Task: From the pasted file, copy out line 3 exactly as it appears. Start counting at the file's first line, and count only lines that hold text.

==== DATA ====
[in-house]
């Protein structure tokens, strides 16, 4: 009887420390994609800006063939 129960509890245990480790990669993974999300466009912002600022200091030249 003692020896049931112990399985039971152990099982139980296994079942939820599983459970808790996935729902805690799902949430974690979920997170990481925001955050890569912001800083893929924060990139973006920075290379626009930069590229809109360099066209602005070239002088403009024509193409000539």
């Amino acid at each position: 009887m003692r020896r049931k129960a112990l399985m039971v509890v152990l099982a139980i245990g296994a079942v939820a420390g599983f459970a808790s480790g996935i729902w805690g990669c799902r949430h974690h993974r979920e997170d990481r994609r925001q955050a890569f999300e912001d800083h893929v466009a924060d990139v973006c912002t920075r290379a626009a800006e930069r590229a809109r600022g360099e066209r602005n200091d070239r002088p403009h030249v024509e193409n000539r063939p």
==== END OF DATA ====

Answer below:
């Amino acid at each position: 009887m003692r020896r049931k129960a112990l399985m039971v509890v152990l099982a139980i245990g296994a079942v939820a420390g599983f459970a808790s480790g996935i729902w805690g990669c799902r949430h974690h993974r979920e997170d990481r994609r925001q955050a890569f999300e912001d800083h893929v466009a924060d990139v973006c912002t920075r290379a626009a800006e930069r590229a809109r600022g360099e066209r602005n200091d070239r002088p403009h030249v024509e193409n000539r063939p």